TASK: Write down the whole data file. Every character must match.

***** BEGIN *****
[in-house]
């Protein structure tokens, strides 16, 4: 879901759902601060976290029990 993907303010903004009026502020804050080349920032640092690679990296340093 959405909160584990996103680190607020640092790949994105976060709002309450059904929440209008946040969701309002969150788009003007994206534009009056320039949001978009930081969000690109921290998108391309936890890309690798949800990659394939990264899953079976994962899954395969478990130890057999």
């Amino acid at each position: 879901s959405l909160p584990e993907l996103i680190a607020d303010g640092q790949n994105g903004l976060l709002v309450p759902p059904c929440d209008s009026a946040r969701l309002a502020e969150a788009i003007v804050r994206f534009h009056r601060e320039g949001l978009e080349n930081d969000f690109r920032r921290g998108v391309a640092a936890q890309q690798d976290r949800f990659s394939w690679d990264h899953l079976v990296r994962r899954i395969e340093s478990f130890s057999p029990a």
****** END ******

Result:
[in-house]
């Protein structure tokens, strides 16, 4: 879901759902601060976290029990 993907303010903004009026502020804050080349920032640092690679990296340093 959405909160584990996103680190607020640092790949994105976060709002309450059904929440209008946040969701309002969150788009003007994206534009009056320039949001978009930081969000690109921290998108391309936890890309690798949800990659394939990264899953079976994962899954395969478990130890057999």
């Amino acid at each position: 879901s959405l909160p584990e993907l996103i680190a607020d303010g640092q790949n994105g903004l976060l709002v309450p759902p059904c929440d209008s009026a946040r969701l309002a502020e969150a788009i003007v804050r994206f534009h009056r601060e320039g949001l978009e080349n930081d969000f690109r920032r921290g998108v391309a640092a936890q890309q690798d976290r949800f990659s394939w690679d990264h899953l079976v990296r994962r899954i395969e340093s478990f130890s057999p029990a």